Making the Grades
History and religion have been forever changed because of Martin Luther. Born in a time of oppressive poverty and ignorance, when the Roman Catholic Church ruled the Christian world, the reformer offered spiritual enlightenment to the common people through his translation of the New Testament into the German language. The newly invented printing press allowed the masses to examine the Holy Scripture for themselves for the first time. This biographical movie titled only with his surname, dramatizes the life of one who would be remembered as (quoting the tagline): a rebel, a genius, and a liberator.
Depicted as a man tormented by his inner questions, Luther (Joseph Fiennes) gives up a career in law to dedicate his life to God. Within the walls of the monastery the young pupil is encouraged to broaden his horizons in order to find his answers, by his mentor Father Johann von Staupitz (Bruno Ganz).
When a trip to Rome, with its sellers of holy relics and brothels for clergymen, fails to strengthen Luther's faith, the kindly father sends him to Wittenberg. Here the soul searcher will preside over the local church as well as attend the city's university. To quiet the young monk's self doubts, von Stauptiz tells him, "We teach best that which we need to learn most." The gentle leader also explains he is sending the divinity student to the "source," because the school houses a precious copy of The New Testament.
In this fresh environment of educational opportunities, and with a job that continually puts his convictions to the test, a more experienced and confident Luther emerges. His scholarly accomplishments soon have him promoted to a teaching position at the university, while his study of the scriptures has him preaching to his congregation about a God of love, instead of one to be feared.
But Luther's growing popularity is put to the test when he speaks out against the Church's practice of selling indulgences. Posting a plainly written document (known as the 95 Theses) on the door of the cathedral, Luther's criticism captures the attention of the lowest community members to highest-ranking Catholic officials.
Instead of opening up a discussion about the possible abuses of this tradition as he had hoped, Luther is summoned to Rome and threatened with excommunication unless he revokes his words. Thus begins the battle between the Holy Father and the seemingly insignificant German theologian.
Even though Luther finds an unexpected ally in the reigning Prince Friedrich of Saxony (played by Sir Peter Ustinov), he is still faced with accusations of heresy. As he publicly stands trial, Luther's private quest for truth sparks an open rebellion amongst his countrymen too. The ensuing war breaks into bloodshed, rocking parishioner to pope, and peasant to king.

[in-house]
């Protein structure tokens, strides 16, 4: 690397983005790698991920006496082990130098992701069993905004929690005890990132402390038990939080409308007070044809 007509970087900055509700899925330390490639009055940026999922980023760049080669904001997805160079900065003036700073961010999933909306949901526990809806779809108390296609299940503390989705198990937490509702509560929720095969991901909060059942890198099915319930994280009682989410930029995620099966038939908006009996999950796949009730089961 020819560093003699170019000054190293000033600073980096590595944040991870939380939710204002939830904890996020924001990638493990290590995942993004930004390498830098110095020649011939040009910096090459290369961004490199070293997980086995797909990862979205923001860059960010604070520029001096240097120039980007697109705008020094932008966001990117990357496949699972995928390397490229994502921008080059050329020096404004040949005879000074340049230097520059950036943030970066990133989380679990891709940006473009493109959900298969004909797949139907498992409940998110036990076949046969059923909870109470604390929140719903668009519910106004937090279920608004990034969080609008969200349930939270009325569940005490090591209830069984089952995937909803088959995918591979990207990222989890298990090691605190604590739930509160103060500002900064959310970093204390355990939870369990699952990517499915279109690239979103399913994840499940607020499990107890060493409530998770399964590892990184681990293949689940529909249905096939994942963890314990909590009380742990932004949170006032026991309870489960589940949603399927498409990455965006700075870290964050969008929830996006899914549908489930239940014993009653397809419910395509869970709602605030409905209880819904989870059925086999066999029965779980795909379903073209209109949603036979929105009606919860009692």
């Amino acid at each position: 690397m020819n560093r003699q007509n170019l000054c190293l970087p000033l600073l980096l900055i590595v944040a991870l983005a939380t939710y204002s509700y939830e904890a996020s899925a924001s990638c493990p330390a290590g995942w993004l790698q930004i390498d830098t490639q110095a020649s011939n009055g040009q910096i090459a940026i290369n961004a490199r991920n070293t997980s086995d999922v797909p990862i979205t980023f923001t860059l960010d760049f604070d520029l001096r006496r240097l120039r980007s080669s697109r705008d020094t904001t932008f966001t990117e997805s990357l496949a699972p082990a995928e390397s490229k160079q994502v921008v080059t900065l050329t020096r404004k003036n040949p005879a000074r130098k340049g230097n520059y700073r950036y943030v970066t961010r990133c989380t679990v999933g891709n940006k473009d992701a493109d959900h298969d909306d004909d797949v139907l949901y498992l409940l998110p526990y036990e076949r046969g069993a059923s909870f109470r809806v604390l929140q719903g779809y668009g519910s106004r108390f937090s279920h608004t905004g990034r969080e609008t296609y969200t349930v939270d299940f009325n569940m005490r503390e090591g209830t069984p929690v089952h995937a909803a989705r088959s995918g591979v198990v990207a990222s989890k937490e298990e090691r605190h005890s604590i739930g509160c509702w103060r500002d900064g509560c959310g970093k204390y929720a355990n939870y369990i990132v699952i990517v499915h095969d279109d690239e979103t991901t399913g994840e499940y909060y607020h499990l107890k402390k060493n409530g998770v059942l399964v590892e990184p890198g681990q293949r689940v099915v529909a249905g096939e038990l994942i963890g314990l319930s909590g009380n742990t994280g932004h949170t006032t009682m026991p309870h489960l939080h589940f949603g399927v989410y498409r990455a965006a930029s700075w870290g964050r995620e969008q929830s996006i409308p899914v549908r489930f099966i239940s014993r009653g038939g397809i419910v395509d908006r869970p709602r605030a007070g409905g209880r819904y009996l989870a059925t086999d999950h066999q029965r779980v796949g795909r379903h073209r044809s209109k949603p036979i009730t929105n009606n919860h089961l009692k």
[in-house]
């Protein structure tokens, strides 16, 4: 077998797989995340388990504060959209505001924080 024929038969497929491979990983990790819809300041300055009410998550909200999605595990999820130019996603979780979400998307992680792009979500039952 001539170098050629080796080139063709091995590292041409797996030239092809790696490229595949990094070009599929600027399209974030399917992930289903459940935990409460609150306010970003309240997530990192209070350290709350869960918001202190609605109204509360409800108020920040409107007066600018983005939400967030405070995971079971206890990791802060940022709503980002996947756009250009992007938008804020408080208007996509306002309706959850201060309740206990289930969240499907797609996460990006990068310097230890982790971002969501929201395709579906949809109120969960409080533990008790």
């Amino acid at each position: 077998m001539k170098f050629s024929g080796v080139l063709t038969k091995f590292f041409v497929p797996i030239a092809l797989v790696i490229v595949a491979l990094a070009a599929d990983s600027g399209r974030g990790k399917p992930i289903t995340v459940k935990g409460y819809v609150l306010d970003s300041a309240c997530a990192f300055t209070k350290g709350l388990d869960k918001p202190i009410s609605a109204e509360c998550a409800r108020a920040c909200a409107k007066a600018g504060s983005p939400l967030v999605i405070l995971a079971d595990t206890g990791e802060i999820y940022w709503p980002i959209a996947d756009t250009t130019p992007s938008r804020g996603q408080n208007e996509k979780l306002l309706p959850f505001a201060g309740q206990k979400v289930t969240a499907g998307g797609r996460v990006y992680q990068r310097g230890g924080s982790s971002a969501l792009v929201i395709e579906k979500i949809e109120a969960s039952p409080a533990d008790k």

Beautifully constructed, the movie Luther combines the highest production quality with top-notch performances by actors who are likely best known to European audiences. Although a few mild profanities, allusions to some sexual sins, a married couple dressed in nightclothes hugging in bed, and a negative portrayal of the Catholic hierarchy at that time, may cause some parents a moment of pause, the greatest concern will be the violent depictions. While not excessively graphic, these include a suicide, a hand scorched during an inflammatory hellfire speech, a burning-at-the-stake, hangings, and the broken bodies of the thousands of those who fell victim in the revolution.
Yet the film provides an incredible example of holding fast to what you believe in, even in the face of death. It also shows how one person's steadfastness in a time of great tribulation can offer others the courage to stand up as well. Raising the question of what price any of us would pay for religious freedom, the story reminds us that no mater what you might be labeled, "to go against conscience is neither right, nor safe."
DVD Notes: Luther
Discussion Ideas After The Movie
Teaching ideas and topics to discuss about Luther (2003).
Father von Staupitz chides Luther privately for the religious division he is causing, to which the German monk replies, “When you sent me out so boldly to change the world, did you really think there would not be a cost?” Why does reform always come with a price? When is it worth it?
When a command is issued to appear before church and state officials to declare their position, Luther observes, “Satan invites us to preach in hell. Is it a trap, or a great opportunity?” Have you ever had to defend a position that was contrary to popular opinion? How would either the courage to rise to that occasion, or the failure to do so, affect the way you feel about yourself?
To learn more about this historical figure, check out the information on Martin Luther at this site: http://alt.wittenberg.de/en/seiten/personen/luther.html